Memorial Cup: Boy’s tears, caught on TV, sum up London ‘heartbreak’

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A young boy, wearing a Knights jersey, with tears streaming down his face – the image from Sunday’s Memorial Cup television broadcast said it all for London fans.

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A young boy, wearing a Knights jersey, with tears streaming down his face – the image from Sunday’s Memorial Cup television broadcast said it all for London fans.

The boy, captured on camera in the stands as London lost the final to the Saginaw Spirit, is the son of London Knights super-fan Sav Neth. They were among many Londoners who travelled to Michigan for the tournament and watched the team’s oh-so-close 4-3 loss, with seconds to go, to host Saginaw for the junior hockey title.

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“TSN caught my son crying on national television. I’ve gotten hundreds of messages from (people), saying ‘Keep your head up,’” said Neth.

Among the consoling messages were some from families of nine-year-old Jordan Neth’s favourite Knights players, said Neth, who followed the tournament from his front-row seat for Free Press readers, highlighting what he saw and heard during London’s hunt for junior hockey’s top prize.

“It’s been heart-warming,” Neth, founder of a Facebook-based Knights fan club, said of the feedback after the “heartbreak” he felt driving home from Saginaw.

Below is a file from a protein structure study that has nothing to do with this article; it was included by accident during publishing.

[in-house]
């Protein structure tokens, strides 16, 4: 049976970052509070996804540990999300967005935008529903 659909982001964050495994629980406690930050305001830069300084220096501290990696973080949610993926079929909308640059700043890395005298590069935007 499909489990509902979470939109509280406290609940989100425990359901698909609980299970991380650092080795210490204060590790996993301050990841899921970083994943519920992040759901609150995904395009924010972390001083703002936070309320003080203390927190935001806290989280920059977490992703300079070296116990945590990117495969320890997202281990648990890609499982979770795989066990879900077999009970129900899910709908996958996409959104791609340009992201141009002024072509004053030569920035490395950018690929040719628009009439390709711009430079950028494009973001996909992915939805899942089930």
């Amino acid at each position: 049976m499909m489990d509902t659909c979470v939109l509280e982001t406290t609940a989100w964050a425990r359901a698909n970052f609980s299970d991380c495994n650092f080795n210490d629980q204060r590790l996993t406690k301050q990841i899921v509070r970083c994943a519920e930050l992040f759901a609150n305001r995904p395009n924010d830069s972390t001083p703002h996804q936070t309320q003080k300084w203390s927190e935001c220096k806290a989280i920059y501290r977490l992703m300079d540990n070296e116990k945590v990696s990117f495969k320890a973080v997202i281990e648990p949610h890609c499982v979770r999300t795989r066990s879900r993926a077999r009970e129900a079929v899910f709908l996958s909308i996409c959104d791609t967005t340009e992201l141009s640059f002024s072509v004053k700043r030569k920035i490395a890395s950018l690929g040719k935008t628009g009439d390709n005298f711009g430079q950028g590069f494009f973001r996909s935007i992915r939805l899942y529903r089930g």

Still, he said he’s proud of how London played, coming back from behind to tie things up before Saginaw won with less than half a minute to go. Here’s how Neth saw the game from his seat in Section E3, Seat 7 at Saginaw’s Dow Event Center:


After the first period, the Knights were down 2-0. When the lead widened to 3-0, fans on social media soured. “How did the Knights collapse this badly at the finish line?” one fan wrote on a Reddit post. Even when a comeback seemed unlikely, however, there was Neth – like his son, visible on the TSN broadcast – cheering London on.

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“I had faith the whole time. I really didn’t stop cheering,” Neth said. The “downs,” he said, are when the team needs its fans the most. “We didn’t quit. No matter the score, no matter how little shots we got, we did not stop cheering.”


The Knights came back, scoring three goals to tie the game. The energy from fans in the crowd also heightened, Neth said. “The fans were going loud,” he said. The same fan who’d questioned the Knights on Reddit edited that post to say, “WAIT,” and then, “HOLD ON.” In the end, it was not enough. Saginaw scored its fourth and winning goal with 21 seconds left to go in the game.


Despite the loss in the final, Neth said the Knights – the Ontario Hockey League champions, who went through the tournament’s round-robin play undefeated – have every reason to hold their heads high. Fans are proud of them, he added.

“All the players should be proud of the season they had – on and off the ice,” he said. He noted the team’s engagement with the community throughout the year, such as supporting charities, going to minor hockey games to cheer on the next generation ofplayers and bringing smiles to the faces of young fans at the Children’s Hospital in London. “They’re not just playing hockey,” he said.

Neth, a father of two, said the players have become leaders young people can admire. He hopes they hang onto that as they move on in their careers. “It’s more than hockey,” he said. “They have a community.”

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